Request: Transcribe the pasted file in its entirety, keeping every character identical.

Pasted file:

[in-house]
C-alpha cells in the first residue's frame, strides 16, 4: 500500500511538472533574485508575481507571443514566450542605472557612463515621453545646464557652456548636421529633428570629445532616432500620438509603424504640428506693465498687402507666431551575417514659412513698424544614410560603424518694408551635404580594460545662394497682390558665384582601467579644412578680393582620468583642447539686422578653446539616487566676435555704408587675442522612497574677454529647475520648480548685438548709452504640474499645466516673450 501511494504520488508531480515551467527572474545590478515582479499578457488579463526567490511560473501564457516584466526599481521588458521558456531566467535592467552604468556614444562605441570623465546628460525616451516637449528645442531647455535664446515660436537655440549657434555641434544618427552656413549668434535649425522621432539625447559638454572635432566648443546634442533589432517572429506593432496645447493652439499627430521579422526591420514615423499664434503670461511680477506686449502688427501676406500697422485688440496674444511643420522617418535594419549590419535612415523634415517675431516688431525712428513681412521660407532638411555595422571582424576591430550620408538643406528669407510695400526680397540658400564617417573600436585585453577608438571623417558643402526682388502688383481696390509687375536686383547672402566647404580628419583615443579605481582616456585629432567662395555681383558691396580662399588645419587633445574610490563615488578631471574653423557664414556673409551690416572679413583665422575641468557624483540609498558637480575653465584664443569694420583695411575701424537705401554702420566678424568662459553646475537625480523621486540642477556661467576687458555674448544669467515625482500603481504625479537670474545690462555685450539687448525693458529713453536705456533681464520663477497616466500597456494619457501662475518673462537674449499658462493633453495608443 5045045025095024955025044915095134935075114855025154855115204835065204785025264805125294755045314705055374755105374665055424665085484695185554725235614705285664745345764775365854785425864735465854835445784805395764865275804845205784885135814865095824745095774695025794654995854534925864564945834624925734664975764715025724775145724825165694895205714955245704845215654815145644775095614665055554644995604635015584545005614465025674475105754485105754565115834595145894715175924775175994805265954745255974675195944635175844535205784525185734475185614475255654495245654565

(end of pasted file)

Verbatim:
[in-house]
C-alpha cells in the first residue's frame, strides 16, 4: 500500500511538472533574485508575481507571443514566450542605472557612463515621453545646464557652456548636421529633428570629445532616432500620438509603424504640428506693465498687402507666431551575417514659412513698424544614410560603424518694408551635404580594460545662394497682390558665384582601467579644412578680393582620468583642447539686422578653446539616487566676435555704408587675442522612497574677454529647475520648480548685438548709452504640474499645466516673450 501511494504520488508531480515551467527572474545590478515582479499578457488579463526567490511560473501564457516584466526599481521588458521558456531566467535592467552604468556614444562605441570623465546628460525616451516637449528645442531647455535664446515660436537655440549657434555641434544618427552656413549668434535649425522621432539625447559638454572635432566648443546634442533589432517572429506593432496645447493652439499627430521579422526591420514615423499664434503670461511680477506686449502688427501676406500697422485688440496674444511643420522617418535594419549590419535612415523634415517675431516688431525712428513681412521660407532638411555595422571582424576591430550620408538643406528669407510695400526680397540658400564617417573600436585585453577608438571623417558643402526682388502688383481696390509687375536686383547672402566647404580628419583615443579605481582616456585629432567662395555681383558691396580662399588645419587633445574610490563615488578631471574653423557664414556673409551690416572679413583665422575641468557624483540609498558637480575653465584664443569694420583695411575701424537705401554702420566678424568662459553646475537625480523621486540642477556661467576687458555674448544669467515625482500603481504625479537670474545690462555685450539687448525693458529713453536705456533681464520663477497616466500597456494619457501662475518673462537674449499658462493633453495608443 5045045025095024955025044915095134935075114855025154855115204835065204785025264805125294755045314705055374755105374665055424665085484695185554725235614705285664745345764775365854785425864735465854835445784805395764865275804845205784885135814865095824745095774695025794654995854534925864564945834624925734664975764715025724775145724825165694895205714955245704845215654815145644775095614665055554644995604635015584545005614465025674475105754485105754565115834595145894715175924775175994805265954745255974675195944635175844535205784525185734475185614475255654495245654565